The Poison Creek crew: (left to right) - Marissa, Rod, Bridget, Troy, Pierre, Jim, Aneta, Emma, Abby; front - Jeff. Volunteer opportunities If you would like to register your interest for any future volunteer work or if you would like more information on the WGP project please contact: Abby Berryman – mob: 0429 842 451 ph: (08) 9842 4519 or email: firstname.lastname@example.org
Automated Recording Unit Project Compiled by Jo Mead from two reports by Chris Powell who is the technical officer running the Automated Recorder Unit Project.
Populations of Western Ground Parrot are monitored by recording their calls. This year’s Western Ground Parrot fieldtrips have included trialling two automated recording units (ARUs), designed by Neil Boucher. These ARUs are prototypes and, once they have been proven in the field, the emphasis will be on miniaturisation so they may be deployed in more remote situations.
noise such as wind. Neil is developing an extension microphone to increase the distance from which calls can be recorded, and reduce near-ground extraneous noise such as moving vegetation. While wind remains a problem, he is also discussing further modifications to the software in order to address this.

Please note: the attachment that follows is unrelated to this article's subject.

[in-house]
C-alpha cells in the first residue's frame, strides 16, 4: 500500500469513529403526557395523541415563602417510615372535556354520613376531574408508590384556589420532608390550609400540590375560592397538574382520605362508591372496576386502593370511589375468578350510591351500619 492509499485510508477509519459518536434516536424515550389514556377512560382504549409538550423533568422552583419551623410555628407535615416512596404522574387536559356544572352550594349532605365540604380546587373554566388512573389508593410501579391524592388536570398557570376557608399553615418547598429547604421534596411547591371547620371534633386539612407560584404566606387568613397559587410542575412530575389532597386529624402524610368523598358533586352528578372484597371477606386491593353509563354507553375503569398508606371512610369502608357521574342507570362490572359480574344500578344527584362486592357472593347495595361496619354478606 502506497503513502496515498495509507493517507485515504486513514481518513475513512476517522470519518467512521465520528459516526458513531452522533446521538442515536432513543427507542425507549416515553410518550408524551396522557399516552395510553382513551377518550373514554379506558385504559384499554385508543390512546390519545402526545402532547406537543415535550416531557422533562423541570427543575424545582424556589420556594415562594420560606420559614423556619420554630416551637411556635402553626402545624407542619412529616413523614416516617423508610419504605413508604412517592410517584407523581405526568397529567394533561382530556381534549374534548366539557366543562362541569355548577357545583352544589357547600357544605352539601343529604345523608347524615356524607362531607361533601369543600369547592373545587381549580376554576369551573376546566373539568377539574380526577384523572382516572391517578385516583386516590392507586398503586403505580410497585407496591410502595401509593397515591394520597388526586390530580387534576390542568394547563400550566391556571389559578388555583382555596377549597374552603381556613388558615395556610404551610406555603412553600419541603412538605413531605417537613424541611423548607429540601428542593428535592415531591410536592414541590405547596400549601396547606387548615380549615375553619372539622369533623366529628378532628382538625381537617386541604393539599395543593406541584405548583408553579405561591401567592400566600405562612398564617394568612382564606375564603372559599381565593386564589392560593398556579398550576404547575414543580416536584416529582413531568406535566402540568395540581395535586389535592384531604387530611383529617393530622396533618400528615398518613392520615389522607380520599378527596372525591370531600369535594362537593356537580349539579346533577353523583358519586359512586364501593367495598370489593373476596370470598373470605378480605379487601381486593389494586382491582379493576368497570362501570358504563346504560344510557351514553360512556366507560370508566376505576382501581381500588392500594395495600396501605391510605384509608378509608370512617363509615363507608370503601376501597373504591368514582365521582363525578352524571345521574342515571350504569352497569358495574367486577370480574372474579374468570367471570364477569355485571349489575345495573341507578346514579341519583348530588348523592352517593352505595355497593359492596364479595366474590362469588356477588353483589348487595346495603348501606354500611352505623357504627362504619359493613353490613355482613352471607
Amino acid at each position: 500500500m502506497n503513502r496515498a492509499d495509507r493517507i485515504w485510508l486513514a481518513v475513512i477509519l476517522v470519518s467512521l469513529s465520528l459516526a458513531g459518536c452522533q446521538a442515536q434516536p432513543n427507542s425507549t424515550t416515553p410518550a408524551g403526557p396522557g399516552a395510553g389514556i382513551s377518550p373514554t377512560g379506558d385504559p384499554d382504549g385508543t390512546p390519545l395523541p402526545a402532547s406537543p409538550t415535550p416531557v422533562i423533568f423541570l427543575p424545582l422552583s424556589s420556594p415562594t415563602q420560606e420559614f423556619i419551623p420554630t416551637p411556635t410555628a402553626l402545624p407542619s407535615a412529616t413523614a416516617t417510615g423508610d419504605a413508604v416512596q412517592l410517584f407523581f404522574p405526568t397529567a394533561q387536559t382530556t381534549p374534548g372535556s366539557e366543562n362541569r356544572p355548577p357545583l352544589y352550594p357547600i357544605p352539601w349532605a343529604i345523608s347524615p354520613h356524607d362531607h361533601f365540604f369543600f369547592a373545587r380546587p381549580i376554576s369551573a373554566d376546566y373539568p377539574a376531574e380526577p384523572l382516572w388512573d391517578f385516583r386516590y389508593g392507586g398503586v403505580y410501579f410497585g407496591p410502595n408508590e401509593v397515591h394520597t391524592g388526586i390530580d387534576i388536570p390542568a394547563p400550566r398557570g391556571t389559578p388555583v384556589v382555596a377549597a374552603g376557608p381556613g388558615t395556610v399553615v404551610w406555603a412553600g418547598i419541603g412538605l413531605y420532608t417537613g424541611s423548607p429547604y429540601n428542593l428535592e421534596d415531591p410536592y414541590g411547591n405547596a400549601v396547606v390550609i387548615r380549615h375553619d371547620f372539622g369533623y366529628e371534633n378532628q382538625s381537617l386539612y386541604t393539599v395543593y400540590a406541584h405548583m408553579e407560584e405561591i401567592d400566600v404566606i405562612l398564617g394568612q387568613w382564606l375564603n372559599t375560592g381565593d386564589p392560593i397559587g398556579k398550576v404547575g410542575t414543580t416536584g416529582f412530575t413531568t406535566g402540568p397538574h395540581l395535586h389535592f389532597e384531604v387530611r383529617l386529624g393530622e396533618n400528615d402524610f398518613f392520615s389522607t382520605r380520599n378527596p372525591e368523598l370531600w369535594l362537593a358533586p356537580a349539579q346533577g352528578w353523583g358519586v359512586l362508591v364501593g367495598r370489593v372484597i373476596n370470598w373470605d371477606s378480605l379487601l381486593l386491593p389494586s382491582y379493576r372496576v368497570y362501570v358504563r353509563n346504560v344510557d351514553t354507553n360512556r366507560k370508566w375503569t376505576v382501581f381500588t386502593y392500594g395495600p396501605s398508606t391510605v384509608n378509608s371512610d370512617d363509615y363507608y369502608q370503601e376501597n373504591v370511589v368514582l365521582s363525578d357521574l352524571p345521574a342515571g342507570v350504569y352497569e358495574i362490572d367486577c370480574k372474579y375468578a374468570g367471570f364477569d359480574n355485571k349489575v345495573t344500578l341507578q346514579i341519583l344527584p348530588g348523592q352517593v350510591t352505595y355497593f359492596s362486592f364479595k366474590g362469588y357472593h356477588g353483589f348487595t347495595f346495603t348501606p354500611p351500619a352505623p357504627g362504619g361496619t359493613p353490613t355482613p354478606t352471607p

Technical problems have included a faulty sound card, problems with the timer, the recording of ‘silent’ files and no wave form when visually examined as a spectragram. Both ARUs have received updated software.
While the ARUs still requiring finetuning, they have been valuable: on one occasion, although the calls were faint, the visual examination of a spectrogram wave file revealed there was in fact, not one, but two birds calling.
To date, both units have made successful recordings although the calls were faint. Poor audibility has been due to distance from the birds, the microphone being close to the ground and interference from localised